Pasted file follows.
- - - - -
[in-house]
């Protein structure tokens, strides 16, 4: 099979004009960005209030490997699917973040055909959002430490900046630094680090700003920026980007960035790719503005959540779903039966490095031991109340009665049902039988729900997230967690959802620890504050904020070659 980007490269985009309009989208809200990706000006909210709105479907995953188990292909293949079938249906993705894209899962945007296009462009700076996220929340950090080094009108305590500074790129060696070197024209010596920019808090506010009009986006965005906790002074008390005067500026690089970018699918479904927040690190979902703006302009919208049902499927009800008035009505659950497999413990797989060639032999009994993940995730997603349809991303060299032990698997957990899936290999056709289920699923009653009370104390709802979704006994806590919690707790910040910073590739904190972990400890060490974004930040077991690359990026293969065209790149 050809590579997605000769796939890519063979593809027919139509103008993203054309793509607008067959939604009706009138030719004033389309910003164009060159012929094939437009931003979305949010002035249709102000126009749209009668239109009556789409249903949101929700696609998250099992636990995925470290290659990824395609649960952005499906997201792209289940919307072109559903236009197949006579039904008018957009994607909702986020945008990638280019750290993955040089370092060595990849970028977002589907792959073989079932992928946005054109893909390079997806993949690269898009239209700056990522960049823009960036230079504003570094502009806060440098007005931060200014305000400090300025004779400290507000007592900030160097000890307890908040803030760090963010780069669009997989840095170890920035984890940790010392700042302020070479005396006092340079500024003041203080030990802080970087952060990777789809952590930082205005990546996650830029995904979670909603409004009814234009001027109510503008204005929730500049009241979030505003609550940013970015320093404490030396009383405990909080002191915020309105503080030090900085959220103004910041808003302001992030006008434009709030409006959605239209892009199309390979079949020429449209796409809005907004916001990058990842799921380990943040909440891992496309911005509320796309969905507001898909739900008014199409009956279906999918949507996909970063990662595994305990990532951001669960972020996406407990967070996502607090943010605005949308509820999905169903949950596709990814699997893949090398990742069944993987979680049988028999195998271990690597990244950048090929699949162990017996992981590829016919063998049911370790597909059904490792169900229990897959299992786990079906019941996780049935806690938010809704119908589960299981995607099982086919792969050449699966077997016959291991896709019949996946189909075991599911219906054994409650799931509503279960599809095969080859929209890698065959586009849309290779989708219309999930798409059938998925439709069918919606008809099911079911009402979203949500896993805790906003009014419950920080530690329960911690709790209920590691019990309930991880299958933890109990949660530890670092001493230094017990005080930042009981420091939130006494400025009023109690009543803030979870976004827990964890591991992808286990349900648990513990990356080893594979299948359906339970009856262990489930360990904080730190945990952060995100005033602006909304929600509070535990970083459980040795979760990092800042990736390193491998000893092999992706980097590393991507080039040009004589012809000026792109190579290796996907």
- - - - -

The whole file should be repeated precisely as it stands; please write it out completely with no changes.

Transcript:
[in-house]
């Protein structure tokens, strides 16, 4: 099979004009960005209030490997699917973040055909959002430490900046630094680090700003920026980007960035790719503005959540779903039966490095031991109340009665049902039988729900997230967690959802620890504050904020070659 980007490269985009309009989208809200990706000006909210709105479907995953188990292909293949079938249906993705894209899962945007296009462009700076996220929340950090080094009108305590500074790129060696070197024209010596920019808090506010009009986006965005906790002074008390005067500026690089970018699918479904927040690190979902703006302009919208049902499927009800008035009505659950497999413990797989060639032999009994993940995730997603349809991303060299032990698997957990899936290999056709289920699923009653009370104390709802979704006994806590919690707790910040910073590739904190972990400890060490974004930040077991690359990026293969065209790149 050809590579997605000769796939890519063979593809027919139509103008993203054309793509607008067959939604009706009138030719004033389309910003164009060159012929094939437009931003979305949010002035249709102000126009749209009668239109009556789409249903949101929700696609998250099992636990995925470290290659990824395609649960952005499906997201792209289940919307072109559903236009197949006579039904008018957009994607909702986020945008990638280019750290993955040089370092060595990849970028977002589907792959073989079932992928946005054109893909390079997806993949690269898009239209700056990522960049823009960036230079504003570094502009806060440098007005931060200014305000400090300025004779400290507000007592900030160097000890307890908040803030760090963010780069669009997989840095170890920035984890940790010392700042302020070479005396006092340079500024003041203080030990802080970087952060990777789809952590930082205005990546996650830029995904979670909603409004009814234009001027109510503008204005929730500049009241979030505003609550940013970015320093404490030396009383405990909080002191915020309105503080030090900085959220103004910041808003302001992030006008434009709030409006959605239209892009199309390979079949020429449209796409809005907004916001990058990842799921380990943040909440891992496309911005509320796309969905507001898909739900008014199409009956279906999918949507996909970063990662595994305990990532951001669960972020996406407990967070996502607090943010605005949308509820999905169903949950596709990814699997893949090398990742069944993987979680049988028999195998271990690597990244950048090929699949162990017996992981590829016919063998049911370790597909059904490792169900229990897959299992786990079906019941996780049935806690938010809704119908589960299981995607099982086919792969050449699966077997016959291991896709019949996946189909075991599911219906054994409650799931509503279960599809095969080859929209890698065959586009849309290779989708219309999930798409059938998925439709069918919606008809099911079911009402979203949500896993805790906003009014419950920080530690329960911690709790209920590691019990309930991880299958933890109990949660530890670092001493230094017990005080930042009981420091939130006494400025009023109690009543803030979870976004827990964890591991992808286990349900648990513990990356080893594979299948359906339970009856262990489930360990904080730190945990952060995100005033602006909304929600509070535990970083459980040795979760990092800042990736390193491998000893092999992706980097590393991507080039040009004589012809000026792109190579290796996907």